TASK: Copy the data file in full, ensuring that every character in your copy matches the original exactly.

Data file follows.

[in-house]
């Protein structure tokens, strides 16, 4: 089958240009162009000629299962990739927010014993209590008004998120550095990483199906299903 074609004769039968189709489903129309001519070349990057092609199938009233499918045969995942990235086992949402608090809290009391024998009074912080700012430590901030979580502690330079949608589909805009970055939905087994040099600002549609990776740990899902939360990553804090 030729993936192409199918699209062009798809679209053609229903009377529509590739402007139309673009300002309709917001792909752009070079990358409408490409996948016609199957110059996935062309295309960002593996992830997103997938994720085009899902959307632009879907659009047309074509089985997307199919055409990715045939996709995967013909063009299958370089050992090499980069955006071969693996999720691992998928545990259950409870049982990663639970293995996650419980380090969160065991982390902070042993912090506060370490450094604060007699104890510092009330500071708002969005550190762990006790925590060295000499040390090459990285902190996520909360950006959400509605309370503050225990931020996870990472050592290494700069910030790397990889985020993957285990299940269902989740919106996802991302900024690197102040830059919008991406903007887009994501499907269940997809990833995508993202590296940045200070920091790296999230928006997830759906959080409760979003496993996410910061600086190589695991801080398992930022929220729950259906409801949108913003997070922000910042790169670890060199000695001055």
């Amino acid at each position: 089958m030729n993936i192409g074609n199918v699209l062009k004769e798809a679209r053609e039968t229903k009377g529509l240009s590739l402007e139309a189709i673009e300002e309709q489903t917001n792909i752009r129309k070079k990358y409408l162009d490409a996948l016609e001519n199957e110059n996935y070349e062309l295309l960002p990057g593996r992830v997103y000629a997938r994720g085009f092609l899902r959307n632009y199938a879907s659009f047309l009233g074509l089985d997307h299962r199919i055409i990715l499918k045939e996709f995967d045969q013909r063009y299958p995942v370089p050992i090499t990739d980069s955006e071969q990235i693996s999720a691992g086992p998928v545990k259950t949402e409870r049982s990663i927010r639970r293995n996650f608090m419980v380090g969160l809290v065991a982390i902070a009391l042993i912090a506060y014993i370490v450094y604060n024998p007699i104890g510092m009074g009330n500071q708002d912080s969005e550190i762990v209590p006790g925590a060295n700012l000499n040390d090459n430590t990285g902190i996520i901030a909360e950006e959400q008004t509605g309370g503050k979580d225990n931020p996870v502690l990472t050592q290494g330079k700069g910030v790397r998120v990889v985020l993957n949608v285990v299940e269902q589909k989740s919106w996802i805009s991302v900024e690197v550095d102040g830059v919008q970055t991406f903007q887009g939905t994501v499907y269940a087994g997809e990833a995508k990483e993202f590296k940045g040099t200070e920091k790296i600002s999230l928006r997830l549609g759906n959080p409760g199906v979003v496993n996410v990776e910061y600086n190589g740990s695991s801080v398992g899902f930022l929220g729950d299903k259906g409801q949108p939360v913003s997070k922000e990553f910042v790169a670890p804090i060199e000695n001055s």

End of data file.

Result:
[in-house]
């Protein structure tokens, strides 16, 4: 089958240009162009000629299962990739927010014993209590008004998120550095990483199906299903 074609004769039968189709489903129309001519070349990057092609199938009233499918045969995942990235086992949402608090809290009391024998009074912080700012430590901030979580502690330079949608589909805009970055939905087994040099600002549609990776740990899902939360990553804090 030729993936192409199918699209062009798809679209053609229903009377529509590739402007139309673009300002309709917001792909752009070079990358409408490409996948016609199957110059996935062309295309960002593996992830997103997938994720085009899902959307632009879907659009047309074509089985997307199919055409990715045939996709995967013909063009299958370089050992090499980069955006071969693996999720691992998928545990259950409870049982990663639970293995996650419980380090969160065991982390902070042993912090506060370490450094604060007699104890510092009330500071708002969005550190762990006790925590060295000499040390090459990285902190996520909360950006959400509605309370503050225990931020996870990472050592290494700069910030790397990889985020993957285990299940269902989740919106996802991302900024690197102040830059919008991406903007887009994501499907269940997809990833995508993202590296940045200070920091790296999230928006997830759906959080409760979003496993996410910061600086190589695991801080398992930022929220729950259906409801949108913003997070922000910042790169670890060199000695001055």
């Amino acid at each position: 089958m030729n993936i192409g074609n199918v699209l062009k004769e798809a679209r053609e039968t229903k009377g529509l240009s590739l402007e139309a189709i673009e300002e309709q489903t917001n792909i752009r129309k070079k990358y409408l162009d490409a996948l016609e001519n199957e110059n996935y070349e062309l295309l960002p990057g593996r992830v997103y000629a997938r994720g085009f092609l899902r959307n632009y199938a879907s659009f047309l009233g074509l089985d997307h299962r199919i055409i990715l499918k045939e996709f995967d045969q013909r063009y299958p995942v370089p050992i090499t990739d980069s955006e071969q990235i693996s999720a691992g086992p998928v545990k259950t949402e409870r049982s990663i927010r639970r293995n996650f608090m419980v380090g969160l809290v065991a982390i902070a009391l042993i912090a506060y014993i370490v450094y604060n024998p007699i104890g510092m009074g009330n500071q708002d912080s969005e550190i762990v209590p006790g925590a060295n700012l000499n040390d090459n430590t990285g902190i996520i901030a909360e950006e959400q008004t509605g309370g503050k979580d225990n931020p996870v502690l990472t050592q290494g330079k700069g910030v790397r998120v990889v985020l993957n949608v285990v299940e269902q589909k989740s919106w996802i805009s991302v900024e690197v550095d102040g830059v919008q970055t991406f903007q887009g939905t994501v499907y269940a087994g997809e990833a995508k990483e993202f590296k940045g040099t200070e920091k790296i600002s999230l928006r997830l549609g759906n959080p409760g199906v979003v496993n996410v990776e910061y600086n190589g740990s695991s801080v398992g899902f930022l929220g729950d299903k259906g409801q949108p939360v913003s997070k922000e990553f910042v790169a670890p804090i060199e000695n001055s």